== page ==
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A Translation of the CIV. Psalm to the Original Sense. My soul exalt the Lord with hymns of praise:
O Lord, my God, how boundless is thy might!
Who, like a curtain, hast the heavens display'd,
Whose chariots are the thickned clouds above,
Who walk'st upon the winged winds below,
Who on this base the earth did firmly found,
The waves that rise would drown the highest hill,
But at thy check they fly, and when they hear
Where surging floods, and valing ebbs can tell,
Who hath dispos’d, but thou, the winding way
Where springs down from the steepy crags do beat,
Where birds resort, and in their kind, thy praise
The mounts are wat' red from thy dwelling place,
The barns and meads are fillid for man and beast;
Nor shrubs alone feel thy suffising hand,
So have the fowls their sundry seats to breed,
The ranging stork in stately beeches dwells ;
Nor can the heavenly lights their course forget,
Thou mak'st the night to over-veil the day;
Then savage beasts creep from the silent wood,
And at thy powerful hand demand their food :
Then toiling man till eve pursues his pain.
O Lord, when on thy various works we look,
How richly furnish'd is the earth we tread!
Nor earth alone, but, lo! the sea so wide,
There go the ships that furrow out their way;
Yea, thereof whales enormous sights we see,
Who hast assign'd each thing his proper food,
They gather when thy gifts thou dost divide ;
Their stores abound, if thou thy hand enlarge :
Again, when thou of life renew'st the seeds,
• There are many flowing, vigorous, and poetically expressed lines in this page. Be ever gloried here thy Sovereign Name,
That thou may'st smile on all which thou hast made;
For me, may (while I breathe) both harp and voice,
Let sinners fail, let all profaneness cease;
The hymn which I shall now reprint was inserted twenty-four years ago in “ The Topographer," a from a MS. in the British Museum, in which it was ascribed to Sir Walter Raleigh, who is there said to have composed it just before his execution. The authority of Walton must be considered as strong in favour of Wotton. Still, as some of Raleigh's poems are printed by Walton at the end of Sir Henry's, (as found among Sir Henry's papers), I think it must remain a doubt to whom it ought to be ascribed. A poem entitled “A Description of the Country's Pecreations,” which is given by Ellis as Wotton's, is clearly Raleigh's, having his signature of Ignoto affixed 3 to it. This hymn is both poetical and sublime, and written with admirable flow, harmony, and vigour of simple language.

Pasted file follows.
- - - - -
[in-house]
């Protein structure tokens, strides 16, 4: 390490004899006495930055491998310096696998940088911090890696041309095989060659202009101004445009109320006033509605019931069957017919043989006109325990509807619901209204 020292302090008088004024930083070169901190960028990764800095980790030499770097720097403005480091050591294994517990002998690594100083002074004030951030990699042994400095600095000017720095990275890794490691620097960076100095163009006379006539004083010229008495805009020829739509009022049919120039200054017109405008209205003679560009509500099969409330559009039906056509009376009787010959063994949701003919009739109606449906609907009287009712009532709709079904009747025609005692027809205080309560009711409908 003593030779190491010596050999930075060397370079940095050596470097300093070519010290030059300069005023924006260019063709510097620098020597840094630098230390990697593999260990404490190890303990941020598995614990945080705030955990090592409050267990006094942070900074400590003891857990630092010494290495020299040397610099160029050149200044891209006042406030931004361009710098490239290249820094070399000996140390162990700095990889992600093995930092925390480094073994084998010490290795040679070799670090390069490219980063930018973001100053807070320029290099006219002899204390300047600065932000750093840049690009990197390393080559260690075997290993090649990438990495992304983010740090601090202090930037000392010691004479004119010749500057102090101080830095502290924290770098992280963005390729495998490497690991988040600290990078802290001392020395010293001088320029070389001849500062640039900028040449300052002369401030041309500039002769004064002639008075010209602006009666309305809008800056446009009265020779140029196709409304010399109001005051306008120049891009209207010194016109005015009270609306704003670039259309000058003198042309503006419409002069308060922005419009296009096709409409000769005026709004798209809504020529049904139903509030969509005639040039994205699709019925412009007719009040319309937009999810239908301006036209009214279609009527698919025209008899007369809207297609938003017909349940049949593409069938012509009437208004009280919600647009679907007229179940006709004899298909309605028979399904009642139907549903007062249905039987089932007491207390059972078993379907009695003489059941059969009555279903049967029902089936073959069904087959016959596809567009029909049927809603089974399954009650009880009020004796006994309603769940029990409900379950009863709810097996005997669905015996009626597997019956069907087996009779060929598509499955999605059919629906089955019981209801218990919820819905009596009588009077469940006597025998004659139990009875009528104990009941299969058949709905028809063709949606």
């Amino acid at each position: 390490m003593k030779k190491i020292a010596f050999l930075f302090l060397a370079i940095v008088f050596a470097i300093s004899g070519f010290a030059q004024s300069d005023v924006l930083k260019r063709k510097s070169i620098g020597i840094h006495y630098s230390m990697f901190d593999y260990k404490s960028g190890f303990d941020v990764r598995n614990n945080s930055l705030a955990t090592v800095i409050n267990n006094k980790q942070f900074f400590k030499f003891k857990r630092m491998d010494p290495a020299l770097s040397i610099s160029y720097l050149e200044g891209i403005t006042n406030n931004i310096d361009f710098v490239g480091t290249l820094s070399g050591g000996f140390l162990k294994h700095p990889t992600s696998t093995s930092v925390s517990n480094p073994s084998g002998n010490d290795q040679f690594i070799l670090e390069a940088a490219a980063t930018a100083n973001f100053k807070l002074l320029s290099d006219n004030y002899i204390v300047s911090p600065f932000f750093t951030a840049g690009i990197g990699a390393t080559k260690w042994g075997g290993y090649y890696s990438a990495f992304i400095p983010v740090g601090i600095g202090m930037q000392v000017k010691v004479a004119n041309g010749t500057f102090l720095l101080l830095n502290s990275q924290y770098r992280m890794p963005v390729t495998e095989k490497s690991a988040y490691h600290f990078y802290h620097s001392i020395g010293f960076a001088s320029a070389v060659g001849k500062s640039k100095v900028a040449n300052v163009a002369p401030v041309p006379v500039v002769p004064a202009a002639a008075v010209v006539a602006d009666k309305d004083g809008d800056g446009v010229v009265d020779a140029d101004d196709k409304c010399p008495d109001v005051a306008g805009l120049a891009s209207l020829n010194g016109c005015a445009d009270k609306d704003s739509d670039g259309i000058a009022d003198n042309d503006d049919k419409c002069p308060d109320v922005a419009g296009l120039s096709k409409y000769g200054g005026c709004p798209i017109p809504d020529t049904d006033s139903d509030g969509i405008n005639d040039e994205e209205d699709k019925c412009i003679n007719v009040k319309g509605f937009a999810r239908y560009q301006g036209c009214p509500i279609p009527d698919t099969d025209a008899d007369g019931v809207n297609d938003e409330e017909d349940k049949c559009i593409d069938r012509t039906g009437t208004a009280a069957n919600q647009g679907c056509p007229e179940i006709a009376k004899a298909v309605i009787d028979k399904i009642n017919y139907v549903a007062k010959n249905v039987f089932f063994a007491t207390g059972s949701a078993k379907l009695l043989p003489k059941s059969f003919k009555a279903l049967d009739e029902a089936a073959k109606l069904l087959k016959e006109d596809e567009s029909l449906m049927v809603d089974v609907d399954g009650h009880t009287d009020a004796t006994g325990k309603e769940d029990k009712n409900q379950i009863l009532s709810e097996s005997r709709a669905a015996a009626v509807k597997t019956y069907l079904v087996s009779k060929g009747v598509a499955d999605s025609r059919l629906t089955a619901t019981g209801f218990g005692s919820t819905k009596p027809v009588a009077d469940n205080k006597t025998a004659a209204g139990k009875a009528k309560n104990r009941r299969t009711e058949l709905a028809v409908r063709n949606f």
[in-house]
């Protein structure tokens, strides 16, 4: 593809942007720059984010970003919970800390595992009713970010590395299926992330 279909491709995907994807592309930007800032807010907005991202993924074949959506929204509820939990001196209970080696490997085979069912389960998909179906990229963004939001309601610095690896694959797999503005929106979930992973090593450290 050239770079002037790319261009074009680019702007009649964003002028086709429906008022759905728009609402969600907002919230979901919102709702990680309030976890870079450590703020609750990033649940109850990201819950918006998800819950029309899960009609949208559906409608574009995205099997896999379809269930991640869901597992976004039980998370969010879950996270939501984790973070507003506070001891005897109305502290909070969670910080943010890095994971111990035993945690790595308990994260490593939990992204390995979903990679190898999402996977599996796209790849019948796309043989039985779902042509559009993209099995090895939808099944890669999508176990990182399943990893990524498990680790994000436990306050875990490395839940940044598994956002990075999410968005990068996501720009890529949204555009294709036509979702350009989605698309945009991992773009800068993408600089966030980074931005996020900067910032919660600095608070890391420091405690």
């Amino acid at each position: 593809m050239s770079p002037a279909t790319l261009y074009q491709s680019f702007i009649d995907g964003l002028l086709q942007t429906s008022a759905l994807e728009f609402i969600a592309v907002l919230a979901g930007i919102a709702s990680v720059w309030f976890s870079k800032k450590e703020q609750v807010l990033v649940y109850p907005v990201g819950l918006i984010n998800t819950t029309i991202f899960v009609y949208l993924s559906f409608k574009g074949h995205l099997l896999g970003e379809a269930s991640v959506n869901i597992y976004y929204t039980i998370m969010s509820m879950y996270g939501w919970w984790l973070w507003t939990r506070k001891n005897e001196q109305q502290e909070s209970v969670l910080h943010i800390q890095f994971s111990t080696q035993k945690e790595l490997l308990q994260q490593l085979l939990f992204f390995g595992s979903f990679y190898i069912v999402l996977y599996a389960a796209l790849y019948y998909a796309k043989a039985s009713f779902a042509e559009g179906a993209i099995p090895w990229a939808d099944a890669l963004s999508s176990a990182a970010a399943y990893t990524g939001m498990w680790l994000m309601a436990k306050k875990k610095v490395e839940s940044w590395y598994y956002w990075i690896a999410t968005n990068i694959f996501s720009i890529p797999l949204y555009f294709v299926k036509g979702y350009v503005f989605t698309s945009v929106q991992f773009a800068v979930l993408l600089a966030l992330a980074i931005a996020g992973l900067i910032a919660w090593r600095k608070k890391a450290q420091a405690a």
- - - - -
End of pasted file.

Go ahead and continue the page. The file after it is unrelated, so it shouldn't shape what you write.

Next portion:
Vol. I. p. 424, London, 1789, 8vo. On the supposition that this hymn was written by Sir Walter Raleigh, it is remarked, after mentioning “the barbarous usage he met with on his trial, being dragged from his bed in a fever,) and the unexampled ability and firmness with which, even under these circumstances, he defended himself," that “great as the world's opinion is of this illustrious character, it will, if possible, be heightened by the knowledge that he was the author of these sublime lines."
This Hymn was made by Sir Henry Wotton, when he was an
Ambassador at Venice, in the Time of a great Sickness there.
ETERNAL Mover, whose diffused glory,
To shew our groveling reason what thou art,
Whom yet, alas! I know not why, we call
For, what are we but lumps of walking clay?
Why should we swell? whence should our spirits rise ?
Thou then, our strength, Father of life and death,
To whom our thanks, our vows, ourselves we owe;
And thou that wert thy Regal Prophet's Muse,
Let these poor notes ascend unto thy throne,
Where Majesty doth sit with Mercy crown'd;
Where all the choir of heaven resound the fame, • That only thine, thine is the saving name!
Well then, my soul, joy in the midst of pain;
That Christ that conquer'd hell, shall from above With greater triumph yet return again,
And conquer his own justice with his love;
Commanding earth and seas to render those
Now have I done: now are my thoughts at peace,
And now my joys are stronger than my grief:
Thy words are true, thy promises are just,
Walton says, “That at Sir Henry Wotton's first s going ambassador into Italy, his cousin, Sir Albert Morton, went his secretary: and am next to tell you, that Sir Albertus died, Secretary of State to our late king; but, cannot, am not able to express the sorrow that possessed Sir Henry Wotton, at his first hearing the news that Sir Albertus was by death lost to him and this world; and yet, the reader may partly guess by these following expressions: the first in a letter to his Nicholas Pey, of which this that followeth is a
-----'And, my dear Nick, when I had been here almost a fortnight, in the midst of my great contentment, I received notice of Sir Albertus Morton his departure out of this world, who was dearer to me, than mine own being in it; what a wound it is to my heart, you that knew him, and know me, will easily believe: but, our Creator's will must be done, and unrepiningly
received by his own creatures, who is the Lord of all Nature, > and of all fortune, when he taketh to himself now one, and then
another, till that expected day, wherein it shall please him to dissolve the whole, and wrap up even the heaven itself as a scroll of parchment! This is the last philosophy that we must